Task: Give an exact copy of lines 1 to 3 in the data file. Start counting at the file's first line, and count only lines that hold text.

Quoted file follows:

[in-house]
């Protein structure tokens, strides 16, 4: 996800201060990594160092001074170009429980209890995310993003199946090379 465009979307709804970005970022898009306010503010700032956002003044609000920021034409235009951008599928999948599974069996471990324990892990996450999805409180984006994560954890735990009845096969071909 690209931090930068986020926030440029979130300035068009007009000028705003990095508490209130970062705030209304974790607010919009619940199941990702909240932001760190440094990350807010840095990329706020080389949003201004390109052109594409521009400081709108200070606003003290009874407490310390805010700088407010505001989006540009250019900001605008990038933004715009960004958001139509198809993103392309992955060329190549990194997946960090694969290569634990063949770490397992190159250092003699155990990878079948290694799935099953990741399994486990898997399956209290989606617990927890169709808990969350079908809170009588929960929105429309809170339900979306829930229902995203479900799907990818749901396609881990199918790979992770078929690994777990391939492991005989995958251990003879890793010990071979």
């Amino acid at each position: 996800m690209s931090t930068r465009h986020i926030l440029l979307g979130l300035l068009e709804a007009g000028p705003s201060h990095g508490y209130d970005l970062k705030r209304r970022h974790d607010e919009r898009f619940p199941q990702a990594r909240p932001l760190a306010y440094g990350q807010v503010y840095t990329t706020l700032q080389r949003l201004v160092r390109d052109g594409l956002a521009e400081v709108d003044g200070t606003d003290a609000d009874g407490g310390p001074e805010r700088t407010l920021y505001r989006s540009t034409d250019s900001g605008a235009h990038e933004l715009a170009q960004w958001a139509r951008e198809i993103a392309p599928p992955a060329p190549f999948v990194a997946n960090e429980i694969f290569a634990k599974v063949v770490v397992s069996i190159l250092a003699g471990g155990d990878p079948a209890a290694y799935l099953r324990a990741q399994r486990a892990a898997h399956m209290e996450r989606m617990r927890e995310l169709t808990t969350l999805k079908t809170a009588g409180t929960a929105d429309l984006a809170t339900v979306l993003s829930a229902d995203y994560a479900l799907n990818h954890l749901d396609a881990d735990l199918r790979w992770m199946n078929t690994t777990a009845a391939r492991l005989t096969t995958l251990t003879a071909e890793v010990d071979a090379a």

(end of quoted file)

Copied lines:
[in-house]
């Protein structure tokens, strides 16, 4: 996800201060990594160092001074170009429980209890995310993003199946090379 465009979307709804970005970022898009306010503010700032956002003044609000920021034409235009951008599928999948599974069996471990324990892990996450999805409180984006994560954890735990009845096969071909 690209931090930068986020926030440029979130300035068009007009000028705003990095508490209130970062705030209304974790607010919009619940199941990702909240932001760190440094990350807010840095990329706020080389949003201004390109052109594409521009400081709108200070606003003290009874407490310390805010700088407010505001989006540009250019900001605008990038933004715009960004958001139509198809993103392309992955060329190549990194997946960090694969290569634990063949770490397992190159250092003699155990990878079948290694799935099953990741399994486990898997399956209290989606617990927890169709808990969350079908809170009588929960929105429309809170339900979306829930229902995203479900799907990818749901396609881990199918790979992770078929690994777990391939492991005989995958251990003879890793010990071979």
């Amino acid at each position: 996800m690209s931090t930068r465009h986020i926030l440029l979307g979130l300035l068009e709804a007009g000028p705003s201060h990095g508490y209130d970005l970062k705030r209304r970022h974790d607010e919009r898009f619940p199941q990702a990594r909240p932001l760190a306010y440094g990350q807010v503010y840095t990329t706020l700032q080389r949003l201004v160092r390109d052109g594409l956002a521009e400081v709108d003044g200070t606003d003290a609000d009874g407490g310390p001074e805010r700088t407010l920021y505001r989006s540009t034409d250019s900001g605008a235009h990038e933004l715009a170009q960004w958001a139509r951008e198809i993103a392309p599928p992955a060329p190549f999948v990194a997946n960090e429980i694969f290569a634990k599974v063949v770490v397992s069996i190159l250092a003699g471990g155990d990878p079948a209890a290694y799935l099953r324990a990741q399994r486990a892990a898997h399956m209290e996450r989606m617990r927890e995310l169709t808990t969350l999805k079908t809170a009588g409180t929960a929105d429309l984006a809170t339900v979306l993003s829930a229902d995203y994560a479900l799907n990818h954890l749901d396609a881990d735990l199918r790979w992770m199946n078929t690994t777990a009845a391939r492991l005989t096969t995958l251990t003879a071909e890793v010990d071979a090379a």